Supplement wisely – Talk to your doctor before supplements, but vitamins C, D, zinc and evening primrose oil may help.

Get active outdoors – Exercise relieves stress while sunlight exposure increases vitamin D to improve immune function.

Consider probiotics – Probiotic foods or supplements support healthy gut microbiome which influences immune responses.

Get enough sleep – Chronic sleep deprivation worsens inflammation. Aim for 7-9 hours per night.

When to See a Doctor for Eczema

Consult your dermatologist promptly if you experience:

  • No improvement in eczema symptoms after trying a humidifier for 2-4 weeks
  • Sudden worsening of eczema not relieved by topical creams
  • Intensely inflamed skin
  • Persistent oozing and crusting of skin lesions
  • Signs of skin infection like yellow crusting, warmth or fever
  • Eczema covering a large percentage of body surface area
  • Severe, unrelenting itching that interferes with sleep and daily life

For moderate to severe eczema, prescription medicated creams, oral immunosuppressants or phototherapy may be warranted under medical guidance.

Overview of Medical Eczema Treatments

If over-the-counter moisturizers and intermittent topical steroids don’t control eczema flares, your doctor may recommend:

Topical immunomodulators – Topical calcineurin inhibitors like Elidel suppress immune reactions in skin. Used for sensitive areas like face, groin and armpits.

Oral immunosuppressants – Drugs like cyclosporine inhibit immune responses bodywide to reduce eczema severity.

Systemic biologics – Newer injected drugs like Dupixent specifically block immune signaling proteins that drive inflammation in eczema.

Phototherapy – Exposure to UV light under medical supervision helps resolve severe eczema by reducing immune system overactivity in skin lesions.

Oral steroids – Short courses of prednisone help control severe flares when topical steroids don’t work. Extended use has serious side effects.

Antibiotics – Used for secondary skin infections resulting from excessive scratching which can worsen eczema.

Antihistamines – Oral anti-itch drugs like hydroxyzine provide relief from itching and allow eczema to heal. May cause drowsiness.

Wet wraps – Gauze soaked in water and medication is wrapped over skin allowing deep hydration to weeping lesions. Provides barrier against scratching.

Bleach baths – For severe eczema, bathing briefly in diluted bleach water decreases bacteria on the skin and reduces inflammation.

Your dermatologist will determine the best medical treatment approaches based on your eczema severity, affected areas, sensitivity and response to therapy.

When Humidifiers May Not Help Eczema

While humidifiers can provide some eczema relief, they have limitations:

  • May not be sufficient for severe, widespread disease affecting large skin areas
  • Don’t address underlying immune dysfunction or provide anti-inflammatory, antimicrobial and antipruritic (anti-itch) benefits of prescription medications
  • Excess humidity could potentially promote other triggers like mold, dust mites and bacteria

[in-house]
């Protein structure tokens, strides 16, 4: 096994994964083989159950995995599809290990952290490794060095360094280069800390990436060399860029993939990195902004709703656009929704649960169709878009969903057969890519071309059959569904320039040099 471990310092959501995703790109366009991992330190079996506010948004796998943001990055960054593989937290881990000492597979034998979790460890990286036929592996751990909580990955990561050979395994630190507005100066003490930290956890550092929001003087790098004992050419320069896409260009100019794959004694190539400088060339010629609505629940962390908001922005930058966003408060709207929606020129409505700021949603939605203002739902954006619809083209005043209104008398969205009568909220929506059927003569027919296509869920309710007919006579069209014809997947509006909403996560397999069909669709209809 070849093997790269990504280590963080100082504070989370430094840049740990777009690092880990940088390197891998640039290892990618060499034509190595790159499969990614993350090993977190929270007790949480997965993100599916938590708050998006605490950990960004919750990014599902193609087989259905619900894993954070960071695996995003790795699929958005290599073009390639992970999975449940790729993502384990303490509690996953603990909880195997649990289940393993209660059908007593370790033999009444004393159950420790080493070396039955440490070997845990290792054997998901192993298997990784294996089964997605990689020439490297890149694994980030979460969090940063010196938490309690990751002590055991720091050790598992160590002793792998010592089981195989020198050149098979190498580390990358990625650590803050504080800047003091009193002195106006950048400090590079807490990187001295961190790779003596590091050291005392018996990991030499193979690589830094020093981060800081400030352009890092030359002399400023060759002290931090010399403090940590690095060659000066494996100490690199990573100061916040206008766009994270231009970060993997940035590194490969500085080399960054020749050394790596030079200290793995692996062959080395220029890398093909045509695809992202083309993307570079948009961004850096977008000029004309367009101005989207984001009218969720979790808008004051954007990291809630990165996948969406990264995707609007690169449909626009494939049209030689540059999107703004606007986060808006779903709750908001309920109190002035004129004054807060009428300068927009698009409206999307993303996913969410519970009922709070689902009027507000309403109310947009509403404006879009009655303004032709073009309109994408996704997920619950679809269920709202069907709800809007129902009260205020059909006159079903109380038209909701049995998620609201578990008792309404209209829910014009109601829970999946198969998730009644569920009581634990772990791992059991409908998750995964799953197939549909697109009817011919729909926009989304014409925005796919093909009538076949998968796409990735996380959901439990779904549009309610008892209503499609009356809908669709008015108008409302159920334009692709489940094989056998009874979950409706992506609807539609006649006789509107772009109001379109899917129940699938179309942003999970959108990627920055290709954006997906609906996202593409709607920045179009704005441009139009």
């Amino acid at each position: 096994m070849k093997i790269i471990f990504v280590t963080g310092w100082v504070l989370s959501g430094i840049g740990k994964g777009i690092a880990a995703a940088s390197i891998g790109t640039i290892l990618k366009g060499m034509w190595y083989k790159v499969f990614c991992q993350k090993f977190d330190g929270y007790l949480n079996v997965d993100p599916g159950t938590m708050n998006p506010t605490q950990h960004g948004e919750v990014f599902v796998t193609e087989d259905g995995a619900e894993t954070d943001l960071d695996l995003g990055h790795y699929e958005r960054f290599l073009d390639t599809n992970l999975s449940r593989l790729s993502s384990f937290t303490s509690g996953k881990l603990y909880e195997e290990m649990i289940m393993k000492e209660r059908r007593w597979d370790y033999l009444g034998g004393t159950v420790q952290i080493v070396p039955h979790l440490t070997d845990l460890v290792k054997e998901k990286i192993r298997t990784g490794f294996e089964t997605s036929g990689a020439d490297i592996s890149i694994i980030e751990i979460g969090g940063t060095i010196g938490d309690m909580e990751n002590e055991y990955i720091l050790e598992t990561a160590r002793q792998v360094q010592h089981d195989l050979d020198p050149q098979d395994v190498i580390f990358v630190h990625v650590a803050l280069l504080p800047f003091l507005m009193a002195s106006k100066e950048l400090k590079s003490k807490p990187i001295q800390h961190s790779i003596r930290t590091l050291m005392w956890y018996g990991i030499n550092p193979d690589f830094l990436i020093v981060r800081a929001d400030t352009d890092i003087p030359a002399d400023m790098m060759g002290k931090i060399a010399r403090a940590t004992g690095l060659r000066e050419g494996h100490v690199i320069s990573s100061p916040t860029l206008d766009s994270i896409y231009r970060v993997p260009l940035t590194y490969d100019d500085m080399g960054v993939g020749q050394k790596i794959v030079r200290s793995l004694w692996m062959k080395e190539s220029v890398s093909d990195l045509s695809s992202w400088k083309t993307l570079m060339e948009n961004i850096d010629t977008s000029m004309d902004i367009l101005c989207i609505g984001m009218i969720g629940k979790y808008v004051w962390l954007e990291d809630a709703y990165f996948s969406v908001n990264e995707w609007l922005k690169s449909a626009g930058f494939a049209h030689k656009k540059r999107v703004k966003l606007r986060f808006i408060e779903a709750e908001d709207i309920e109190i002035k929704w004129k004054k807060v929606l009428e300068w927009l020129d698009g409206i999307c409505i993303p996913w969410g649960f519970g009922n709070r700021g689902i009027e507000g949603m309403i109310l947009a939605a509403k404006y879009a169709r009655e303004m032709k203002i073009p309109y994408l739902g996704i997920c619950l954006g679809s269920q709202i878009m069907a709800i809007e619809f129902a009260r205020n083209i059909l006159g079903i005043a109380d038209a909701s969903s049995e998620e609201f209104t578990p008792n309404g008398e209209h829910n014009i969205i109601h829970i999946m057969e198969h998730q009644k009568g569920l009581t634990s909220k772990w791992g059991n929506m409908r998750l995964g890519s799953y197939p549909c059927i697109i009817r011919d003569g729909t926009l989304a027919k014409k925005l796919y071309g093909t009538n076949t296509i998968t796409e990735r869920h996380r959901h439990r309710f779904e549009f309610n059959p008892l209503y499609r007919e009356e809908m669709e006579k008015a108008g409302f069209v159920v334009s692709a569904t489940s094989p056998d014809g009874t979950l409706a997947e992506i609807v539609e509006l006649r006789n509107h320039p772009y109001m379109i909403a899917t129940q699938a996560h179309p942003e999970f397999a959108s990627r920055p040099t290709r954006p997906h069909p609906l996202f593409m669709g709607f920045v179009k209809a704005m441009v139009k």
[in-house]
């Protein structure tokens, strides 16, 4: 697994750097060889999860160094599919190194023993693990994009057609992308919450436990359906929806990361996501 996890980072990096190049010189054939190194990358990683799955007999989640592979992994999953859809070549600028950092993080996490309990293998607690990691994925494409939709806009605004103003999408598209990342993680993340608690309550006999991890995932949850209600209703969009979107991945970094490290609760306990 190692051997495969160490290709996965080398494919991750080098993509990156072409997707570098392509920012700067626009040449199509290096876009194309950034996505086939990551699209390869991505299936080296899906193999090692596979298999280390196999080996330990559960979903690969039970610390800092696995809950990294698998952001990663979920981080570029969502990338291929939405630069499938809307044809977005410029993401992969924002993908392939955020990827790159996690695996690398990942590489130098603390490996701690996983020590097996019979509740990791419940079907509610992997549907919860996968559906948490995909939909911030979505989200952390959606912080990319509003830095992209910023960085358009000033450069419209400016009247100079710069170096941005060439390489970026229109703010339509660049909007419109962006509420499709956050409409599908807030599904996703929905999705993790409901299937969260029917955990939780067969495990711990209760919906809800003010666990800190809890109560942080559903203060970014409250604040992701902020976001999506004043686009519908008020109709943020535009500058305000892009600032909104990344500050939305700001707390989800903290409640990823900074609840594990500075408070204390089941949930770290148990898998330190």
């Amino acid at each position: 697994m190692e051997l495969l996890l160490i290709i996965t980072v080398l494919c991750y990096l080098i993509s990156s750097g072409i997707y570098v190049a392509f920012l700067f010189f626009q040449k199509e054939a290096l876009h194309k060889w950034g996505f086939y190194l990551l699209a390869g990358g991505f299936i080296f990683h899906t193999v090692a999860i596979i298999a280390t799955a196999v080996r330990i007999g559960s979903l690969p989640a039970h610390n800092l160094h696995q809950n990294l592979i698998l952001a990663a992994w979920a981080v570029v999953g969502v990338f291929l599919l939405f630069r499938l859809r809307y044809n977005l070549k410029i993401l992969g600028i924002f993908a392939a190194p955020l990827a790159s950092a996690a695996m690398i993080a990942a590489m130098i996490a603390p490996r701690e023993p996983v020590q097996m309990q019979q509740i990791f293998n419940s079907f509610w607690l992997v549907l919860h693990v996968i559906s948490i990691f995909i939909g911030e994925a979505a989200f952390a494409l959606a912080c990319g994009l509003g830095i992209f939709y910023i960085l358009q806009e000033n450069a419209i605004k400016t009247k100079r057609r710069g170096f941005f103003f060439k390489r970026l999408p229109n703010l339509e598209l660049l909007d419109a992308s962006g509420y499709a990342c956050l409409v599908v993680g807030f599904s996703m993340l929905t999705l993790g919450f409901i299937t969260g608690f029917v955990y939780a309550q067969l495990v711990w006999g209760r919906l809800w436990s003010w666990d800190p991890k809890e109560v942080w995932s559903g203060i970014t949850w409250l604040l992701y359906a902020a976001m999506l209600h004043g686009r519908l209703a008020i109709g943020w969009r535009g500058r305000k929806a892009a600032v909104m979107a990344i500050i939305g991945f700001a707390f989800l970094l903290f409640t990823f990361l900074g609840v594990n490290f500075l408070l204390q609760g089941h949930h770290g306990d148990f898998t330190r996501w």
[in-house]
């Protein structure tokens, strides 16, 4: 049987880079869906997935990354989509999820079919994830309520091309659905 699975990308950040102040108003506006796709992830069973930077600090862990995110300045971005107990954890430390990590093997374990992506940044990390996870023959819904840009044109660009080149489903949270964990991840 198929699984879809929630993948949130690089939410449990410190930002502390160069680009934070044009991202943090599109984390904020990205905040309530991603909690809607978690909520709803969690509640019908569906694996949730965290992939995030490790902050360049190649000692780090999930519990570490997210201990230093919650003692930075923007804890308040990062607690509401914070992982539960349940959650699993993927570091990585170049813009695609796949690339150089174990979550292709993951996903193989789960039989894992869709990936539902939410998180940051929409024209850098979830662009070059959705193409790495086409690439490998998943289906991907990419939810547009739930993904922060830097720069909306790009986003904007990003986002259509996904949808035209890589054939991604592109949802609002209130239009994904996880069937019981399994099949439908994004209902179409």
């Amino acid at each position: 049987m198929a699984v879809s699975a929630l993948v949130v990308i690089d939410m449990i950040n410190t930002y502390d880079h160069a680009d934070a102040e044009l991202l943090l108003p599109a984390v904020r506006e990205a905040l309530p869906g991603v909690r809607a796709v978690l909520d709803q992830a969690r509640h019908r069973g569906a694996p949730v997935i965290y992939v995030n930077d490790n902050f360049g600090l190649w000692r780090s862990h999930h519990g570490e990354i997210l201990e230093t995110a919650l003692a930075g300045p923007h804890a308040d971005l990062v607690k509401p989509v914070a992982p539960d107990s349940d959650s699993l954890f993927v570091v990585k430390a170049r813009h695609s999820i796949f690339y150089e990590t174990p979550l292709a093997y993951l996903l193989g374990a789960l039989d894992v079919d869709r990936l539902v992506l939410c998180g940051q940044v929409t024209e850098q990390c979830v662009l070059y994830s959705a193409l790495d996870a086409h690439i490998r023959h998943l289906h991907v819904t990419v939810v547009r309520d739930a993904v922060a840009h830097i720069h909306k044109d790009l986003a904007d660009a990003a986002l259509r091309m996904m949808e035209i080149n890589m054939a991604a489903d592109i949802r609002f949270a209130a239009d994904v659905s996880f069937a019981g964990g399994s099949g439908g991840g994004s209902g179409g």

• Require diligent daily maintenance which becomes burdensome
  • Limited to humidifying the indoor air in rooms where they’re run
  • Not practical for use outdoors where dryness also aggravates eczema

In these scenarios, medical therapy takes precedence over humidification for controlling eczema. Still, humidifiers may provide some adjunctive relief when used properly.

Of note, some people may also have eczema flares triggered by sweating in hot, humid weather. This stems from sweat trapping irritants, allergens and microbes against the skin rather than dryness. Here, a dehumidifier to remove moisture from the air may be more useful than a humidifier depending on the individual and their eczema triggers.

Risks and Precautions With Humidifier Use

Humidifiers can encourage mold, bacteria and dust mite growth if improperly used. This introduces allergens into the air which may worsen eczema and respiratory issues.

To use them safely:

  • Maintain relative humidity below 60% to discourage microbial growth. Monitor with a hygrometer.
  • Clean the tank, reservoir and parts with bleach solution frequently to control biofilms. Rinse thoroughly as bleach residue is irritating.
  • Disinfect with white vinegar weekly to remove scale and mineral deposits which become airborne.
  • Avoid filling with tap water which introduces minerals. Use purified or distilled water instead.
  • Keep humidifiers out of reach of children and pets to avoid burns and toppling.
  • Place on waterproof surfaces in case of leaks which promote mold. Avoid carpets.
  • Let the humidifier air out the room for part of the day to allow moisture to dissipate.
  • Watch for any signs of mold, moisture accumulation on windows and dripping condensation.
  • Replace old models that are difficult to clean and breed more microbes in crevices.
  • Consider consulting an allergist if you have respiratory issues like asthma that may worsen with humidifier use. Proper maintenance is critical.

Used with care and common sense, humidifiers can provide eczema relief. But any device that increases indoor moisture also requires diligence to ensure air quality is not inadvertently compromised, creating new problems.

The Takeaway: Can Humidifiers Relieve Eczema?

Humidifiers can be a useful addition to eczema management programs which focus on repairing and protecting the skin barrier through gentle hydration and reduced inflammation.

By replenishing moisture in the air of low humidity environments, humidifiers prevent the dryness which triggers eczema flares for many people. Studies show eczema severity improves with proper humidification.

While not a standalone treatment for moderate to severe eczema requiring medical intervention, humidifiers provide adjunctive relief between flares and may help

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Dennis Reed

Dennis Reed Owner and Author @